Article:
• Monday, July 22, 2024
businessday logo


For 30 years, Lagos has been wasting N350m daily on generators, validates need for thriving electricity market

How off-grid electricity is creating business opportunities

Government and private offices, as well as residences in Lagos, spend an astonishing seven hundred and fifty million Naira daily to generate electricity, mostly through generators but experts say if any form of grid power were available on a twenty-four-hour basis, it will cost the city only four hundred million each day.

Energy economists, electricity sector players and other experts that spoke to BusinessDay say they believe the city has been wasting about N350 million daily on this wasteful, inefficient and environmentally hazardous self-generation of power and this has worsened over the last 30 years.

The waste amounts to N126bn yearly and more than N3.6trn over the 30 years period and it supports the theory that Lagos, the country’s commercial capital can sustain a thriving but well-ordered electricity market where all who need it can have round the clock power supply that is clean and at about half what Lagos currently spend.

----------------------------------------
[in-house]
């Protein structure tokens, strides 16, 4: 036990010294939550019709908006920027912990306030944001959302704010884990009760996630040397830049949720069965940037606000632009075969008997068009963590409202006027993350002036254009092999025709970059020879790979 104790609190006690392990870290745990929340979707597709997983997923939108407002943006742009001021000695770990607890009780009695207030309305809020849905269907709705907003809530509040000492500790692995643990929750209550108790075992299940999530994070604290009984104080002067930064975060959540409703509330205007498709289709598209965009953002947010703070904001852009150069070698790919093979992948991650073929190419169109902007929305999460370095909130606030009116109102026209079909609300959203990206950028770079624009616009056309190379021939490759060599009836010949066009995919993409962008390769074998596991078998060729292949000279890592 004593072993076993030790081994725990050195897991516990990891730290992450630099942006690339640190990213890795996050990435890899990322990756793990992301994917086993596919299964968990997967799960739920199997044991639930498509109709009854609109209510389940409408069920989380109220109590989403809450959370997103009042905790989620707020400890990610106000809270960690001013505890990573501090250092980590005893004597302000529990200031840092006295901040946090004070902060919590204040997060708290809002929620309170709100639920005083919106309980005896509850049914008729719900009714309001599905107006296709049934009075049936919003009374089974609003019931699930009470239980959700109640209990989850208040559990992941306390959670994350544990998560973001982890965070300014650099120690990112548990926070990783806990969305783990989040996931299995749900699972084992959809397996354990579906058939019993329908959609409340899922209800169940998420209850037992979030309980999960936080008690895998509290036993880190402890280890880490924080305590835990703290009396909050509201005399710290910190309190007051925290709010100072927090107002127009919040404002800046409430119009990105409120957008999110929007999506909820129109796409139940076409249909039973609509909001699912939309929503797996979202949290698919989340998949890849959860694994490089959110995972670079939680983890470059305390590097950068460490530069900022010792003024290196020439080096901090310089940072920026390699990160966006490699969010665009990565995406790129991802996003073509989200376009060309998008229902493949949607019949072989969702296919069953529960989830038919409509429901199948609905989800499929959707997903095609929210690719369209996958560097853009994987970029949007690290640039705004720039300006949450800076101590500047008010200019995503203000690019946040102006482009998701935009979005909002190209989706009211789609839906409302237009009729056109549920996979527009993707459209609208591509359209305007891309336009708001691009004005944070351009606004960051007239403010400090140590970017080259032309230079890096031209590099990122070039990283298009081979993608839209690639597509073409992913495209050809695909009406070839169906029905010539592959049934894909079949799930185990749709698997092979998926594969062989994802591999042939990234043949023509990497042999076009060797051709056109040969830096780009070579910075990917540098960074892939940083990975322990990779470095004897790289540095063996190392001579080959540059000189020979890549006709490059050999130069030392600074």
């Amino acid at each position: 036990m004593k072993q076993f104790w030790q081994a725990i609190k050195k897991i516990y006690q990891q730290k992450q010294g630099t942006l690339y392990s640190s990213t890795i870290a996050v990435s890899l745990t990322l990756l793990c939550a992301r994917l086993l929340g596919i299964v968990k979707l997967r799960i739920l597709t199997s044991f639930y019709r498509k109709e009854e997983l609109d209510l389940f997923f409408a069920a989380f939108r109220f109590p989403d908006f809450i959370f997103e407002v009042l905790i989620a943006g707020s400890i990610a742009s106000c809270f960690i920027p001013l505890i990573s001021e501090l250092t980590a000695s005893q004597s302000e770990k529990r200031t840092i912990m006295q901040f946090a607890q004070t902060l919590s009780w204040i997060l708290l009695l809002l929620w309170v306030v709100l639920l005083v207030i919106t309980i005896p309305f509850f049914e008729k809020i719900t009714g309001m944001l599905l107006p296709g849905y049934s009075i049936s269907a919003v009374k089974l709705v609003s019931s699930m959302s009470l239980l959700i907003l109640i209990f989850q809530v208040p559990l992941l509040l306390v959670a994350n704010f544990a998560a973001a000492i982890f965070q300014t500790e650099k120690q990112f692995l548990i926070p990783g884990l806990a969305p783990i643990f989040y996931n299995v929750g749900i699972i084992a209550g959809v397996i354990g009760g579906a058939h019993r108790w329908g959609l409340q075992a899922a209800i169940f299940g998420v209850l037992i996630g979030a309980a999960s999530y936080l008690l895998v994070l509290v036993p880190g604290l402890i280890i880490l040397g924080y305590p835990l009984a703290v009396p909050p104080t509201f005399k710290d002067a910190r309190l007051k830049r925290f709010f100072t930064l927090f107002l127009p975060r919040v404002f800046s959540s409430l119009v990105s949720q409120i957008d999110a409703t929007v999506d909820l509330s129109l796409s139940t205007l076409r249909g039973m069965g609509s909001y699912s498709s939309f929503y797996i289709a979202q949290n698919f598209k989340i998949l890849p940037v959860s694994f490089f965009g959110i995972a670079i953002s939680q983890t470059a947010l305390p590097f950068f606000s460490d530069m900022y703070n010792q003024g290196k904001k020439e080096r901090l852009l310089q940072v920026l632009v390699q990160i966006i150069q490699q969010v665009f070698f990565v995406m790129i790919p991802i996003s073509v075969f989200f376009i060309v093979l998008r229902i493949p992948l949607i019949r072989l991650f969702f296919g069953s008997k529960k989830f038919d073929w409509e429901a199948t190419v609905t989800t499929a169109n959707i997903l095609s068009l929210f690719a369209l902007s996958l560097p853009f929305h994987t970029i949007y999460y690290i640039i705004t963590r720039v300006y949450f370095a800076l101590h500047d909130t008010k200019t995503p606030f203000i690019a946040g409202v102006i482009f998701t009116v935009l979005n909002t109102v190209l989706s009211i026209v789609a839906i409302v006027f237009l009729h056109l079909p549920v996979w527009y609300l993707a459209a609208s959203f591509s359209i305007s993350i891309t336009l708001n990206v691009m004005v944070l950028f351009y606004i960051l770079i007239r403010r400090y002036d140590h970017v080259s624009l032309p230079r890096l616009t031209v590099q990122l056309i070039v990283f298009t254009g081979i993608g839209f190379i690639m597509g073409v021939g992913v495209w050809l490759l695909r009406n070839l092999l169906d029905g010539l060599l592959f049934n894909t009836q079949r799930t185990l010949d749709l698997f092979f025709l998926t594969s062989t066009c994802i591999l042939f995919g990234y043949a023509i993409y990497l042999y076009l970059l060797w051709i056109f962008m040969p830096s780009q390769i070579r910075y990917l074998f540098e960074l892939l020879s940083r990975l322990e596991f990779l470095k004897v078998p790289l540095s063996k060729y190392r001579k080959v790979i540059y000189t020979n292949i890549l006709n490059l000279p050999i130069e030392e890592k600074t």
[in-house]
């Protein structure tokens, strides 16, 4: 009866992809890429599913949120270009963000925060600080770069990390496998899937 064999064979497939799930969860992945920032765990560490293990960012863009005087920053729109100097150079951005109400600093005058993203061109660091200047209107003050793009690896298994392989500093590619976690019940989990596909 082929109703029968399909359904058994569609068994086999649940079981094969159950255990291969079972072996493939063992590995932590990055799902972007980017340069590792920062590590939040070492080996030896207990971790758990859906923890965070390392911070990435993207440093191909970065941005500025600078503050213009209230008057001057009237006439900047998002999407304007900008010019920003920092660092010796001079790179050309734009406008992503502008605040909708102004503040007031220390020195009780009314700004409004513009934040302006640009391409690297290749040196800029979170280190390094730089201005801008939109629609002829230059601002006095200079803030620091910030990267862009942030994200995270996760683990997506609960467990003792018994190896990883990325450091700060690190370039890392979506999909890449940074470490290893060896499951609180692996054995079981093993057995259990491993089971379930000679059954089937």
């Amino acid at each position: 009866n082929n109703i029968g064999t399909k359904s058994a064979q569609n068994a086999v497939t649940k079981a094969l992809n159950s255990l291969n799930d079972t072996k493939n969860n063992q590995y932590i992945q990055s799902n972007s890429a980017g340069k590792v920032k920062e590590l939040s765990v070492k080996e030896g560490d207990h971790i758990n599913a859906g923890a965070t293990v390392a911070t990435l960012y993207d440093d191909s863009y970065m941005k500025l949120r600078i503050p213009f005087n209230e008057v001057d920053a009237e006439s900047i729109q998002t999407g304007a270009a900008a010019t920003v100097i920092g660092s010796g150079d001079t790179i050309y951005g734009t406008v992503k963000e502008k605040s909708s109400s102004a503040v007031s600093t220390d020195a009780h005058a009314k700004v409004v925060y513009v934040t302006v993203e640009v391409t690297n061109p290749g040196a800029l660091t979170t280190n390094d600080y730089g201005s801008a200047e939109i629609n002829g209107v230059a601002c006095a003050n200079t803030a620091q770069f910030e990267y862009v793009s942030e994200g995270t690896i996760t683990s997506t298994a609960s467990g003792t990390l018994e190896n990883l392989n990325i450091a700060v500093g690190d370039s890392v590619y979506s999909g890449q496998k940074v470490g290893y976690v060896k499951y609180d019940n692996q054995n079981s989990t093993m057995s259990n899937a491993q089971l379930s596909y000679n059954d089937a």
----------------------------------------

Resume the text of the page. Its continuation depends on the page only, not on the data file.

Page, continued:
The sum wasted daily can be better used by residents to fund children education, buy own plot of land or build new homes while the government can do a lot more with what it currently wastes in self-generation of electricity.

READ ALSO: For 30 years, Lagos has been wasting N350m daily on generators, validates need for thriving electricity market

A Dalberg report says there are about 22 million small power generators in Nigeria and it is believed that well over 60% of that is located in Lagos where generator usage accounts for over 6.1m metric tonnes of C02 emission yearly according to data from the World Bank.

The diesel usage data is mind-boggling. In 2019, data from PPPRA, the regulator suggest that more than one billion litres of diesel was sold directly via B-B channels and of this total about 80% was guzzled up by power generators.

Add this to another 270 million litres sold at gas stations and of which under half is accounted for by generator use.

That is about N220bn which can be saved in current import cost for petroleum products annually and it could taking out up to 1,000 diesel trucks every day from the streets of Lagos where the population has grown from under 5 million in 10980 to near 21 million according to government estimates.

Several studies including some by the Lagos state government have in the past attempted to dice the huge waste associated with generator use.

One survey in 2014 showed that 260 primary health care centres in the state had a peak demand of 2.8MW and served by a total of 279 generators in 185 locations in Lagos of approximately eight million households.

A government survey of selected highbrow areas of Lagos revealed that businesses and residents in Magodo alone spend on average N2.6m on diesel daily, those in Dolphin Estate spend N3.5m, Lekki N12.3m daily on diesel. Their counterparts in Agindigbi spend N16.8m daily, Ikeja GRA N10.6m. Generator usage swallows N16.99m daily in Oba Akran. In Iponri in Surulere alone, a government count showed there are over 1,627 generators.